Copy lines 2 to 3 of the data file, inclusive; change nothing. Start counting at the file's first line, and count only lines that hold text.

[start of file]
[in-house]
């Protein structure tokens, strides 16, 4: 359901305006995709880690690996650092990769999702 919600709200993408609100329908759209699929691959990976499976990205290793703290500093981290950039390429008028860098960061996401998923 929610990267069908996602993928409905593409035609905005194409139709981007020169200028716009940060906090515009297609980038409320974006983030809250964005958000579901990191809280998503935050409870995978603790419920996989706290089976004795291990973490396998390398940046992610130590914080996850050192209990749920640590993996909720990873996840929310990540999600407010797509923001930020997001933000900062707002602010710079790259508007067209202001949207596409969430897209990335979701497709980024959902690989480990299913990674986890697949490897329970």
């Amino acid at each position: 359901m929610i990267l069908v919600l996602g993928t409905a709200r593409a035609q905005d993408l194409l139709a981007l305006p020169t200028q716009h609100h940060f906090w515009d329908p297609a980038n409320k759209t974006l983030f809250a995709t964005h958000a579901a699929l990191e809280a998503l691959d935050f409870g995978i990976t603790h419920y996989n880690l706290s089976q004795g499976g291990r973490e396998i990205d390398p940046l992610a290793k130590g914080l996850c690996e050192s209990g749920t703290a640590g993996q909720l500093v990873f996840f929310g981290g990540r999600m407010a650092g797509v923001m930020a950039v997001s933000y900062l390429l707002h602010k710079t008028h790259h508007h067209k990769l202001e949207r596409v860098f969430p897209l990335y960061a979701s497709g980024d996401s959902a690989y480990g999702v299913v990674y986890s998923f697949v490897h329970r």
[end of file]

């Protein structure tokens, strides 16, 4: 359901305006995709880690690996650092990769999702 919600709200993408609100329908759209699929691959990976499976990205290793703290500093981290950039390429008028860098960061996401998923 929610990267069908996602993928409905593409035609905005194409139709981007020169200028716009940060906090515009297609980038409320974006983030809250964005958000579901990191809280998503935050409870995978603790419920996989706290089976004795291990973490396998390398940046992610130590914080996850050192209990749920640590993996909720990873996840929310990540999600407010797509923001930020997001933000900062707002602010710079790259508007067209202001949207596409969430897209990335979701497709980024959902690989480990299913990674986890697949490897329970």
């Amino acid at each position: 359901m929610i990267l069908v919600l996602g993928t409905a709200r593409a035609q905005d993408l194409l139709a981007l305006p020169t200028q716009h609100h940060f906090w515009d329908p297609a980038n409320k759209t974006l983030f809250a995709t964005h958000a579901a699929l990191e809280a998503l691959d935050f409870g995978i990976t603790h419920y996989n880690l706290s089976q004795g499976g291990r973490e396998i990205d390398p940046l992610a290793k130590g914080l996850c690996e050192s209990g749920t703290a640590g993996q909720l500093v990873f996840f929310g981290g990540r999600m407010a650092g797509v923001m930020a950039v997001s933000y900062l390429l707002h602010k710079t008028h790259h508007h067209k990769l202001e949207r596409v860098f969430p897209l990335y960061a979701s497709g980024d996401s959902a690989y480990g999702v299913v990674y986890s998923f697949v490897h329970r």